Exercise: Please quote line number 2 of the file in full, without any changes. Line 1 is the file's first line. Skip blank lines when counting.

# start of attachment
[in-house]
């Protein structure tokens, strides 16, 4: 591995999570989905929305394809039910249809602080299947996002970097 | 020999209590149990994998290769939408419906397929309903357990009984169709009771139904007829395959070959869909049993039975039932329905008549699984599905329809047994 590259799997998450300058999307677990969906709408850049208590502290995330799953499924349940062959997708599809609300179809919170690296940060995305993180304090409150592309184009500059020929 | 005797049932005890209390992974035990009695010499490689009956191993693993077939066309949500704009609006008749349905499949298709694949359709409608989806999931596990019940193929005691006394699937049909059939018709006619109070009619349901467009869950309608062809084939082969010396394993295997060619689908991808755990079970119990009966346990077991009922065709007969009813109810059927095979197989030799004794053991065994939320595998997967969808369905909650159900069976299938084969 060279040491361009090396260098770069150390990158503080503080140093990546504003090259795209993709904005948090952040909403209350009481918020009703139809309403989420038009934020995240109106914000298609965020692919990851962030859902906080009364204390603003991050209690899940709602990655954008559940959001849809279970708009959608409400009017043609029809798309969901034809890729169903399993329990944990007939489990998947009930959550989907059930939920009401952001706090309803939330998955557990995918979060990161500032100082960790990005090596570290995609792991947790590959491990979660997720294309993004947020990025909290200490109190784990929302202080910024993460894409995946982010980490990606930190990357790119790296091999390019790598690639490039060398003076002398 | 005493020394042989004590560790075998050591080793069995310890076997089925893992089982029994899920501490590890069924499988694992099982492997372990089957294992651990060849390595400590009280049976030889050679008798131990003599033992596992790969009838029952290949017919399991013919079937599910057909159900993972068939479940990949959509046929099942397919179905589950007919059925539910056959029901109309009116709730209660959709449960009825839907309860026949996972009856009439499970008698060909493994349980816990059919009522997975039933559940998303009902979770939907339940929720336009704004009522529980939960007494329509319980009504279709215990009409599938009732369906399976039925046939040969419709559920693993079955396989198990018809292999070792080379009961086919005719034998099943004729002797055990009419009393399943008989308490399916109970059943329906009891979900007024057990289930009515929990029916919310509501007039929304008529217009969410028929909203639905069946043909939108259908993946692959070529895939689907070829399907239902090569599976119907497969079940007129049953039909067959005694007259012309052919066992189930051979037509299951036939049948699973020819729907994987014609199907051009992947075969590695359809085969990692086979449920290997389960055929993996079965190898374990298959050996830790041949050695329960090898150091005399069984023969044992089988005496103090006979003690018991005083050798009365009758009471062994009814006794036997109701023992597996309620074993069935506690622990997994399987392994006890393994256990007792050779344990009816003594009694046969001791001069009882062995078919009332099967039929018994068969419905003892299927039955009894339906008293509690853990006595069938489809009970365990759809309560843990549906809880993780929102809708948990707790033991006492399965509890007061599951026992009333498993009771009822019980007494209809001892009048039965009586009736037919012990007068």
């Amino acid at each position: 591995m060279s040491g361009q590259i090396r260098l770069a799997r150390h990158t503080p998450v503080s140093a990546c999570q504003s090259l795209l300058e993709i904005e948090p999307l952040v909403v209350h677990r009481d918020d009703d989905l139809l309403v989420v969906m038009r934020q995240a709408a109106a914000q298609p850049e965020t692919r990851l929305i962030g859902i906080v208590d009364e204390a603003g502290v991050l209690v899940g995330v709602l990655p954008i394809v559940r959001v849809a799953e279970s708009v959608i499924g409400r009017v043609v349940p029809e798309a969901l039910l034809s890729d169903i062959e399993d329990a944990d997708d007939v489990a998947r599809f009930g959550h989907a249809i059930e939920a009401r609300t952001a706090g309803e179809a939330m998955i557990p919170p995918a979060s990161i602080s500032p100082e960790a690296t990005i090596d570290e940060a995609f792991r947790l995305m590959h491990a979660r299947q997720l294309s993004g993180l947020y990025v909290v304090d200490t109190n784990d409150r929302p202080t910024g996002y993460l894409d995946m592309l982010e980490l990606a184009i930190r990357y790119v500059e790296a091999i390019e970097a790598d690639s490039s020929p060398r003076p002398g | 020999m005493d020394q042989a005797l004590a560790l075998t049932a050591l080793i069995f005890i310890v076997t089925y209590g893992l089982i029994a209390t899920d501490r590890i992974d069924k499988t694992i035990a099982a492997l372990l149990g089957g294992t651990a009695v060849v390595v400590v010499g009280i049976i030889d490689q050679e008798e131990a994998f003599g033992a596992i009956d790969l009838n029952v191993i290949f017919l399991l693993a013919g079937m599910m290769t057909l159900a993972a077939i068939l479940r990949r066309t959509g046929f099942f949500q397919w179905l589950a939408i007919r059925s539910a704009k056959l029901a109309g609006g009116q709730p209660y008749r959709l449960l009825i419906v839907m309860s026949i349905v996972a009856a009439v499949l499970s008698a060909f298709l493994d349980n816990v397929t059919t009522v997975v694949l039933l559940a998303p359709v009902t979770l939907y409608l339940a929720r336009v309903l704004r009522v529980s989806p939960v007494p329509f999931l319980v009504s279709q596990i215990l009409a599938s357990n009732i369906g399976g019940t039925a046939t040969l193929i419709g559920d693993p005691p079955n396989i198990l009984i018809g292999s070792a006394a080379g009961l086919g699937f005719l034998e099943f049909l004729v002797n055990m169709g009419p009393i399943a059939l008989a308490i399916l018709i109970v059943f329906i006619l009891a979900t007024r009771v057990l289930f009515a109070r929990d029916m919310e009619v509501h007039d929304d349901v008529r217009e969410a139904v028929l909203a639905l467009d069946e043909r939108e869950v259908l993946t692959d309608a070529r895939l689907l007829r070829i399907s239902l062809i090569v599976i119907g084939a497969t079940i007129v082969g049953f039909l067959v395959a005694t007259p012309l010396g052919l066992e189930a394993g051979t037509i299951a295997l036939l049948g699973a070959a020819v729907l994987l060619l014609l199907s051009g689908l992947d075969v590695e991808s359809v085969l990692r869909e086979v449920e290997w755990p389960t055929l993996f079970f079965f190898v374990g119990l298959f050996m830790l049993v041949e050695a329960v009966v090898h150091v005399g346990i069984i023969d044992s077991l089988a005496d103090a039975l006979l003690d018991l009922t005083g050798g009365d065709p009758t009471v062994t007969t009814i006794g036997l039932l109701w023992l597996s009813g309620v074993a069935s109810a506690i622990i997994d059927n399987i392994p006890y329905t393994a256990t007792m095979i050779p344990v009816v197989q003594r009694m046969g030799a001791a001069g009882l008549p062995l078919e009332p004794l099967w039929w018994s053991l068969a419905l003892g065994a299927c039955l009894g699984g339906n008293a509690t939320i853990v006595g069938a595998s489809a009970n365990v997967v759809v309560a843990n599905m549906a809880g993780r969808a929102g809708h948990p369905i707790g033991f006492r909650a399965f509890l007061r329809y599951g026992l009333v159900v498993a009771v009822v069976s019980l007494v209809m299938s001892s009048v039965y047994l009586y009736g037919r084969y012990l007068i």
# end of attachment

């Protein structure tokens, strides 16, 4: 591995999570989905929305394809039910249809602080299947996002970097 | 020999209590149990994998290769939408419906397929309903357990009984169709009771139904007829395959070959869909049993039975039932329905008549699984599905329809047994 590259799997998450300058999307677990969906709408850049208590502290995330799953499924349940062959997708599809609300179809919170690296940060995305993180304090409150592309184009500059020929 | 005797049932005890209390992974035990009695010499490689009956191993693993077939066309949500704009609006008749349905499949298709694949359709409608989806999931596990019940193929005691006394699937049909059939018709006619109070009619349901467009869950309608062809084939082969010396394993295997060619689908991808755990079970119990009966346990077991009922065709007969009813109810059927095979197989030799004794053991065994939320595998997967969808369905909650159900069976299938084969 060279040491361009090396260098770069150390990158503080503080140093990546504003090259795209993709904005948090952040909403209350009481918020009703139809309403989420038009934020995240109106914000298609965020692919990851962030859902906080009364204390603003991050209690899940709602990655954008559940959001849809279970708009959608409400009017043609029809798309969901034809890729169903399993329990944990007939489990998947009930959550989907059930939920009401952001706090309803939330998955557990995918979060990161500032100082960790990005090596570290995609792991947790590959491990979660997720294309993004947020990025909290200490109190784990929302202080910024993460894409995946982010980490990606930190990357790119790296091999390019790598690639490039060398003076002398 | 005493020394042989004590560790075998050591080793069995310890076997089925893992089982029994899920501490590890069924499988694992099982492997372990089957294992651990060849390595400590009280049976030889050679008798131990003599033992596992790969009838029952290949017919399991013919079937599910057909159900993972068939479940990949959509046929099942397919179905589950007919059925539910056959029901109309009116709730209660959709449960009825839907309860026949996972009856009439499970008698060909493994349980816990059919009522997975039933559940998303009902979770939907339940929720336009704004009522529980939960007494329509319980009504279709215990009409599938009732369906399976039925046939040969419709559920693993079955396989198990018809292999070792080379009961086919005719034998099943004729002797055990009419009393399943008989308490399916109970059943329906009891979900007024057990289930009515929990029916919310509501007039929304008529217009969410028929909203639905069946043909939108259908993946692959070529895939689907070829399907239902090569599976119907497969079940007129049953039909067959005694007259012309052919066992189930051979037509299951036939049948699973020819729907994987014609199907051009992947075969590695359809085969990692086979449920290997389960055929993996079965190898374990298959050996830790041949050695329960090898150091005399069984023969044992089988005496103090006979003690018991005083050798009365009758009471062994009814006794036997109701023992597996309620074993069935506690622990997994399987392994006890393994256990007792050779344990009816003594009694046969001791001069009882062995078919009332099967039929018994068969419905003892299927039955009894339906008293509690853990006595069938489809009970365990759809309560843990549906809880993780929102809708948990707790033991006492399965509890007061599951026992009333498993009771009822019980007494209809001892009048039965009586009736037919012990007068």